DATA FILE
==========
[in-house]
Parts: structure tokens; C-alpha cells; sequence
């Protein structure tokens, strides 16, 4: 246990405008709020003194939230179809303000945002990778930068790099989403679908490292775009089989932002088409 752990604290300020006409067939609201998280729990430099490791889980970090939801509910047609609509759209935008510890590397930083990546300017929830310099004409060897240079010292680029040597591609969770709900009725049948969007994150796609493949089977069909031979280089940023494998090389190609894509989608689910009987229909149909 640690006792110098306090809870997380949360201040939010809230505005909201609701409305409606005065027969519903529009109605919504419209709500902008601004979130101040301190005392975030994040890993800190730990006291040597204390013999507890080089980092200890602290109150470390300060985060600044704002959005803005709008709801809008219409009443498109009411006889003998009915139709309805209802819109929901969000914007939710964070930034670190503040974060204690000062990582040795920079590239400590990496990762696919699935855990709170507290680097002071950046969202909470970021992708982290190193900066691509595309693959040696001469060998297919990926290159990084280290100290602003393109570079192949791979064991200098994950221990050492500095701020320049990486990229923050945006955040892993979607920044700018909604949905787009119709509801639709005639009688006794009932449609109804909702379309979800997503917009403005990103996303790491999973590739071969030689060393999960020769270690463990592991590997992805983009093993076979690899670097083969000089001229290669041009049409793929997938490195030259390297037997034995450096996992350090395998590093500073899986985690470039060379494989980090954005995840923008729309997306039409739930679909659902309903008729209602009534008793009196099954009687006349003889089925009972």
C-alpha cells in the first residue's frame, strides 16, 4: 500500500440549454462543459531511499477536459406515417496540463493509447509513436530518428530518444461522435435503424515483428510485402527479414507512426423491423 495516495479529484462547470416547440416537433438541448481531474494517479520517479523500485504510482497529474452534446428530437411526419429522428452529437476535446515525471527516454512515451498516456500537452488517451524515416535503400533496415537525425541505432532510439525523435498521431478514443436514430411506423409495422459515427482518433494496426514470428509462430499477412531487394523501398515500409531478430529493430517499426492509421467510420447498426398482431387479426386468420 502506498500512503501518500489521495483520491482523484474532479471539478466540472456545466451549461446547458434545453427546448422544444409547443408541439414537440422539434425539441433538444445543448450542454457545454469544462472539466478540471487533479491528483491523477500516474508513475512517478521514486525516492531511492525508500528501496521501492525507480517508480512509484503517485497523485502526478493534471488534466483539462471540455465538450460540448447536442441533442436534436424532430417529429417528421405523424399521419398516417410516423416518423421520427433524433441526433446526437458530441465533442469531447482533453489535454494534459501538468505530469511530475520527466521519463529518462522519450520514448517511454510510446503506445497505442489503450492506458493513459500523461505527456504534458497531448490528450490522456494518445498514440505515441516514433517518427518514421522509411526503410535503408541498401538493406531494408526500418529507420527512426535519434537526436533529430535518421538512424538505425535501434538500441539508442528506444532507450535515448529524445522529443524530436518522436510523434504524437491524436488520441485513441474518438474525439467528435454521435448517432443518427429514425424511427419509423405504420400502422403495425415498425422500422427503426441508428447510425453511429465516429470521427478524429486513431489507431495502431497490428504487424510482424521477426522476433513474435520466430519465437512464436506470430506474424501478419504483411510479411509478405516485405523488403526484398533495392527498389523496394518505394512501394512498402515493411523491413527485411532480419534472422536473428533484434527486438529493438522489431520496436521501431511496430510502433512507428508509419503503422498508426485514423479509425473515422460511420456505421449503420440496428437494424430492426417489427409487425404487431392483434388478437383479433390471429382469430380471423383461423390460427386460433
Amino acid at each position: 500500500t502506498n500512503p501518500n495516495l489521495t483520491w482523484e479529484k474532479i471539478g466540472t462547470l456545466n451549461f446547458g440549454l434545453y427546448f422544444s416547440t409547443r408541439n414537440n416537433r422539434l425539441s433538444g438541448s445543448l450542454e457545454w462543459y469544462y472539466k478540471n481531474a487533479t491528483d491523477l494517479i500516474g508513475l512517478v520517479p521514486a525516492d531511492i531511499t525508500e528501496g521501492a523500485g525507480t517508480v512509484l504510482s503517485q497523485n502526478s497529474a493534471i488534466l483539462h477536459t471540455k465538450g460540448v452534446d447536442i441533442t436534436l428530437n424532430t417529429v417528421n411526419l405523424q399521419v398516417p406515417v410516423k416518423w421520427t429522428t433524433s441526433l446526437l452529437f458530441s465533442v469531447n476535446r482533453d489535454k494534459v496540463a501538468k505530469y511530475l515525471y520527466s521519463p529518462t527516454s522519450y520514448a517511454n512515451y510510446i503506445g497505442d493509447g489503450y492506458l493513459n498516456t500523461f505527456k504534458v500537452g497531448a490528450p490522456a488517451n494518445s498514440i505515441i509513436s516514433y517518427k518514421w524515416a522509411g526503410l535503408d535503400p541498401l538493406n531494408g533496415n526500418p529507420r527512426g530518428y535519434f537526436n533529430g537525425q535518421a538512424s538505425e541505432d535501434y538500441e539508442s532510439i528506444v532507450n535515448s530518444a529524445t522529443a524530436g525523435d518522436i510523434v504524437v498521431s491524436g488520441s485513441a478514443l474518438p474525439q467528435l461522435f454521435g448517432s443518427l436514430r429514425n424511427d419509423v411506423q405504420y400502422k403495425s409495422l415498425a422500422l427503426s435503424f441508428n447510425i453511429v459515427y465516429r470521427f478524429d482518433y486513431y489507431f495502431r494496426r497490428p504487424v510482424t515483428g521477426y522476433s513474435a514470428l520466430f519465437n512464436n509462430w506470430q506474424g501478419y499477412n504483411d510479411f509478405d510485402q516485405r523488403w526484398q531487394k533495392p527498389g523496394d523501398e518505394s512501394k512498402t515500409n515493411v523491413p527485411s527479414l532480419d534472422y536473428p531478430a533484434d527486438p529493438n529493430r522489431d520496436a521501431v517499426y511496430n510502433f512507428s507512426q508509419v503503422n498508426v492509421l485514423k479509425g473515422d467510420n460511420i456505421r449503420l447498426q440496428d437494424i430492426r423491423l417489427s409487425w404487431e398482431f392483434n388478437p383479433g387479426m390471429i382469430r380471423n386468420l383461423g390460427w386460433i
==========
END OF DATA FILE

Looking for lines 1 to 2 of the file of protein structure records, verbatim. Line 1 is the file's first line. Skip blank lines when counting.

[in-house]
Parts: structure tokens; C-alpha cells; sequence